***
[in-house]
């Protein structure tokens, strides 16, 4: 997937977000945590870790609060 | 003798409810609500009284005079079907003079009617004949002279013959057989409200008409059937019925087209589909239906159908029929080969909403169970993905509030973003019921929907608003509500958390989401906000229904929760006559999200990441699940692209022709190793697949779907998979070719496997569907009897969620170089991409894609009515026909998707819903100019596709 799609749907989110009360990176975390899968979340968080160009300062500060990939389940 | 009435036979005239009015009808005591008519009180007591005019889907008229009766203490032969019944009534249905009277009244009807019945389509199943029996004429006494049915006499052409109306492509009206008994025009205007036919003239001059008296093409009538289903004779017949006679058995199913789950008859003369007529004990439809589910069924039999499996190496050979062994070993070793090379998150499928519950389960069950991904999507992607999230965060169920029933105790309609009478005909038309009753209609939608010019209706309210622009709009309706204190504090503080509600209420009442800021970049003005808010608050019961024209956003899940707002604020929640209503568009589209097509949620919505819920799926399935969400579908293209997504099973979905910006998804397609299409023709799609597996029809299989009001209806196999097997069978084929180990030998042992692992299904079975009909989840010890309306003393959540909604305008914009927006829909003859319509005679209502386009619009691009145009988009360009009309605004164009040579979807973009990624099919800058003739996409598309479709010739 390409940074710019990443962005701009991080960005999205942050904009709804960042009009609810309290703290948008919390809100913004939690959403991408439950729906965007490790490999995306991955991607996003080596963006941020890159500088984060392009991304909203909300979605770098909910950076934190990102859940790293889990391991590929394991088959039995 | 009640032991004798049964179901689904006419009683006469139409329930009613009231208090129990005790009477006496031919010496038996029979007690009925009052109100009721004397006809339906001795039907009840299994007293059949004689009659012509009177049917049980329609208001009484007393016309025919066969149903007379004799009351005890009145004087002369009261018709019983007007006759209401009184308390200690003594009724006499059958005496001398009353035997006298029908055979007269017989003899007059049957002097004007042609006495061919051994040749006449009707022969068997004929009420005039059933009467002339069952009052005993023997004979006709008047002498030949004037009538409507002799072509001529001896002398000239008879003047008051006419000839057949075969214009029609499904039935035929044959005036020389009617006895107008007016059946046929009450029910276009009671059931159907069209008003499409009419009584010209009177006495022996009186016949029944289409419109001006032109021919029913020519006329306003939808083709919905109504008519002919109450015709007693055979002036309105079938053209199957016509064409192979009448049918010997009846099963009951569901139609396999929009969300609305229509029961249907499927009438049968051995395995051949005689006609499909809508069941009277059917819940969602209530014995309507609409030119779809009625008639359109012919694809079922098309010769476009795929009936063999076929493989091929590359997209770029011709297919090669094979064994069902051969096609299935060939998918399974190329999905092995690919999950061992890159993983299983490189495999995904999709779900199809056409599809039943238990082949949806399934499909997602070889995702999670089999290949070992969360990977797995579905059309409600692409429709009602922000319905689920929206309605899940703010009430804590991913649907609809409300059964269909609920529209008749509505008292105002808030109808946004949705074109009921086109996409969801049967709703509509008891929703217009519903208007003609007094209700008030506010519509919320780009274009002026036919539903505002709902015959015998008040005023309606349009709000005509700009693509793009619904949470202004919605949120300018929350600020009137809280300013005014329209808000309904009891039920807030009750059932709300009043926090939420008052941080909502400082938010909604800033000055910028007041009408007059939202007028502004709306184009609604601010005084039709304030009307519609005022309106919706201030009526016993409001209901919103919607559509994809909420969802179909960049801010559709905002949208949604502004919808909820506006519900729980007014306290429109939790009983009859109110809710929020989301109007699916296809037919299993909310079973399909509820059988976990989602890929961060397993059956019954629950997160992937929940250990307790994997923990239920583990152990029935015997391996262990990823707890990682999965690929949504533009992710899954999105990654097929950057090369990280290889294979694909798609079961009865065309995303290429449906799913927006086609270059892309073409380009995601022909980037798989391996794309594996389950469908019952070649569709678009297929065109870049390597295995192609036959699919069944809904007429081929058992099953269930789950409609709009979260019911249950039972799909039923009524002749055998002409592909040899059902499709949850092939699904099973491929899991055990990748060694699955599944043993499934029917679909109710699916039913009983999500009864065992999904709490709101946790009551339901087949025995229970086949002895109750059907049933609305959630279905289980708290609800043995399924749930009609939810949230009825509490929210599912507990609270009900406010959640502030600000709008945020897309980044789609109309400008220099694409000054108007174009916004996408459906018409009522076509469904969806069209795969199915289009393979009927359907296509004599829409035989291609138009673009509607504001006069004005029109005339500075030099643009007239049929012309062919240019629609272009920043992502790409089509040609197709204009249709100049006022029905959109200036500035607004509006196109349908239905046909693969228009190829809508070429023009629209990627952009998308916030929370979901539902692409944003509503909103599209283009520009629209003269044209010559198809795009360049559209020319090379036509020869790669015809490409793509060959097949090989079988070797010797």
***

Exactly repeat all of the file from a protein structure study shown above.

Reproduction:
[in-house]
């Protein structure tokens, strides 16, 4: 997937977000945590870790609060 | 003798409810609500009284005079079907003079009617004949002279013959057989409200008409059937019925087209589909239906159908029929080969909403169970993905509030973003019921929907608003509500958390989401906000229904929760006559999200990441699940692209022709190793697949779907998979070719496997569907009897969620170089991409894609009515026909998707819903100019596709 799609749907989110009360990176975390899968979340968080160009300062500060990939389940 | 009435036979005239009015009808005591008519009180007591005019889907008229009766203490032969019944009534249905009277009244009807019945389509199943029996004429006494049915006499052409109306492509009206008994025009205007036919003239001059008296093409009538289903004779017949006679058995199913789950008859003369007529004990439809589910069924039999499996190496050979062994070993070793090379998150499928519950389960069950991904999507992607999230965060169920029933105790309609009478005909038309009753209609939608010019209706309210622009709009309706204190504090503080509600209420009442800021970049003005808010608050019961024209956003899940707002604020929640209503568009589209097509949620919505819920799926399935969400579908293209997504099973979905910006998804397609299409023709799609597996029809299989009001209806196999097997069978084929180990030998042992692992299904079975009909989840010890309306003393959540909604305008914009927006829909003859319509005679209502386009619009691009145009988009360009009309605004164009040579979807973009990624099919800058003739996409598309479709010739 390409940074710019990443962005701009991080960005999205942050904009709804960042009009609810309290703290948008919390809100913004939690959403991408439950729906965007490790490999995306991955991607996003080596963006941020890159500088984060392009991304909203909300979605770098909910950076934190990102859940790293889990391991590929394991088959039995 | 009640032991004798049964179901689904006419009683006469139409329930009613009231208090129990005790009477006496031919010496038996029979007690009925009052109100009721004397006809339906001795039907009840299994007293059949004689009659012509009177049917049980329609208001009484007393016309025919066969149903007379004799009351005890009145004087002369009261018709019983007007006759209401009184308390200690003594009724006499059958005496001398009353035997006298029908055979007269017989003899007059049957002097004007042609006495061919051994040749006449009707022969068997004929009420005039059933009467002339069952009052005993023997004979006709008047002498030949004037009538409507002799072509001529001896002398000239008879003047008051006419000839057949075969214009029609499904039935035929044959005036020389009617006895107008007016059946046929009450029910276009009671059931159907069209008003499409009419009584010209009177006495022996009186016949029944289409419109001006032109021919029913020519006329306003939808083709919905109504008519002919109450015709007693055979002036309105079938053209199957016509064409192979009448049918010997009846099963009951569901139609396999929009969300609305229509029961249907499927009438049968051995395995051949005689006609499909809508069941009277059917819940969602209530014995309507609409030119779809009625008639359109012919694809079922098309010769476009795929009936063999076929493989091929590359997209770029011709297919090669094979064994069902051969096609299935060939998918399974190329999905092995690919999950061992890159993983299983490189495999995904999709779900199809056409599809039943238990082949949806399934499909997602070889995702999670089999290949070992969360990977797995579905059309409600692409429709009602922000319905689920929206309605899940703010009430804590991913649907609809409300059964269909609920529209008749509505008292105002808030109808946004949705074109009921086109996409969801049967709703509509008891929703217009519903208007003609007094209700008030506010519509919320780009274009002026036919539903505002709902015959015998008040005023309606349009709000005509700009693509793009619904949470202004919605949120300018929350600020009137809280300013005014329209808000309904009891039920807030009750059932709300009043926090939420008052941080909502400082938010909604800033000055910028007041009408007059939202007028502004709306184009609604601010005084039709304030009307519609005022309106919706201030009526016993409001209901919103919607559509994809909420969802179909960049801010559709905002949208949604502004919808909820506006519900729980007014306290429109939790009983009859109110809710929020989301109007699916296809037919299993909310079973399909509820059988976990989602890929961060397993059956019954629950997160992937929940250990307790994997923990239920583990152990029935015997391996262990990823707890990682999965690929949504533009992710899954999105990654097929950057090369990280290889294979694909798609079961009865065309995303290429449906799913927006086609270059892309073409380009995601022909980037798989391996794309594996389950469908019952070649569709678009297929065109870049390597295995192609036959699919069944809904007429081929058992099953269930789950409609709009979260019911249950039972799909039923009524002749055998002409592909040899059902499709949850092939699904099973491929899991055990990748060694699955599944043993499934029917679909109710699916039913009983999500009864065992999904709490709101946790009551339901087949025995229970086949002895109750059907049933609305959630279905289980708290609800043995399924749930009609939810949230009825509490929210599912507990609270009900406010959640502030600000709008945020897309980044789609109309400008220099694409000054108007174009916004996408459906018409009522076509469904969806069209795969199915289009393979009927359907296509004599829409035989291609138009673009509607504001006069004005029109005339500075030099643009007239049929012309062919240019629609272009920043992502790409089509040609197709204009249709100049006022029905959109200036500035607004509006196109349908239905046909693969228009190829809508070429023009629209990627952009998308916030929370979901539902692409944003509503909103599209283009520009629209003269044209010559198809795009360049559209020319090379036509020869790669015809490409793509060959097949090989079988070797010797």